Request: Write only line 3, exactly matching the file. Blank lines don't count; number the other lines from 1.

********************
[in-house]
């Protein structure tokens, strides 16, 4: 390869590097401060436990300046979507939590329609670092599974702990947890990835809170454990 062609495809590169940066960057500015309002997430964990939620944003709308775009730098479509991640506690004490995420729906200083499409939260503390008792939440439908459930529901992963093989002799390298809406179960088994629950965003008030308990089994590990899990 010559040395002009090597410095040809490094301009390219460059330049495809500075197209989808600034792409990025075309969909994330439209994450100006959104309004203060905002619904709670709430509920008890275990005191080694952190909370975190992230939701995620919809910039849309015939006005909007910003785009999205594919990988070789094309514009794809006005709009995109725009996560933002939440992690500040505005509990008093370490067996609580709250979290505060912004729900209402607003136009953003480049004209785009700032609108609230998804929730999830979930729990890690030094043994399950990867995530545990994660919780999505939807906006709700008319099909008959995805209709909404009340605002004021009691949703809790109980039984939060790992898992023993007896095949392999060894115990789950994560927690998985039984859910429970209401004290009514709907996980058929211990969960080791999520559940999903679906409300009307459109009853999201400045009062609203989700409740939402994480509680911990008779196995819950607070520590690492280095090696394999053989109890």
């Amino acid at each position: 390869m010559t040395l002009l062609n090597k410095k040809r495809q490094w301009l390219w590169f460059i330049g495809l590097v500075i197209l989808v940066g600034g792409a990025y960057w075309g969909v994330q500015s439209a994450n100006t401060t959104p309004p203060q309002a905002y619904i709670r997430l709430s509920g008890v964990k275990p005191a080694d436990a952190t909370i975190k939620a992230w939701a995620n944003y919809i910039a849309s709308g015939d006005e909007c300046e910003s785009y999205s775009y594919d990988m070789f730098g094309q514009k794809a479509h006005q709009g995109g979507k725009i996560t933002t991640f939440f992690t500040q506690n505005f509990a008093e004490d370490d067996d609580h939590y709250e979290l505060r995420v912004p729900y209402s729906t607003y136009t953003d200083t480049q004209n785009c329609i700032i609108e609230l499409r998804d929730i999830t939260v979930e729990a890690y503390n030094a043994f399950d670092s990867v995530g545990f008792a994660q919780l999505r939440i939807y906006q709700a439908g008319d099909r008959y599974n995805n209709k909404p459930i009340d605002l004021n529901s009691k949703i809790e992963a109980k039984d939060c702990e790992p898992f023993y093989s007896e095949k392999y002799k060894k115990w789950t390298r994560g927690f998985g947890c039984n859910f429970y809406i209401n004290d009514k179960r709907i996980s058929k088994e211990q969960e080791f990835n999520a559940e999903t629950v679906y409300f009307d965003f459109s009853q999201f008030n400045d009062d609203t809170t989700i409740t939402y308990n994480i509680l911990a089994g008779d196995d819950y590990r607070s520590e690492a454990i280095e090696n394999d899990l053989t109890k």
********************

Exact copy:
């Amino acid at each position: 390869m010559t040395l002009l062609n090597k410095k040809r495809q490094w301009l390219w590169f460059i330049g495809l590097v500075i197209l989808v940066g600034g792409a990025y960057w075309g969909v994330q500015s439209a994450n100006t401060t959104p309004p203060q309002a905002y619904i709670r997430l709430s509920g008890v964990k275990p005191a080694d436990a952190t909370i975190k939620a992230w939701a995620n944003y919809i910039a849309s709308g015939d006005e909007c300046e910003s785009y999205s775009y594919d990988m070789f730098g094309q514009k794809a479509h006005q709009g995109g979507k725009i996560t933002t991640f939440f992690t500040q506690n505005f509990a008093e004490d370490d067996d609580h939590y709250e979290l505060r995420v912004p729900y209402s729906t607003y136009t953003d200083t480049q004209n785009c329609i700032i609108e609230l499409r998804d929730i999830t939260v979930e729990a890690y503390n030094a043994f399950d670092s990867v995530g545990f008792a994660q919780l999505r939440i939807y906006q709700a439908g008319d099909r008959y599974n995805n209709k909404p459930i009340d605002l004021n529901s009691k949703i809790e992963a109980k039984d939060c702990e790992p898992f023993y093989s007896e095949k392999y002799k060894k115990w789950t390298r994560g927690f998985g947890c039984n859910f429970y809406i209401n004290d009514k179960r709907i996980s058929k088994e211990q969960e080791f990835n999520a559940e999903t629950v679906y409300f009307d965003f459109s009853q999201f008030n400045d009062d609203t809170t989700i409740t939402y308990n994480i509680l911990a089994g008779d196995d819950y590990r607070s520590e690492a454990i280095e090696n394999d899990l053989t109890k």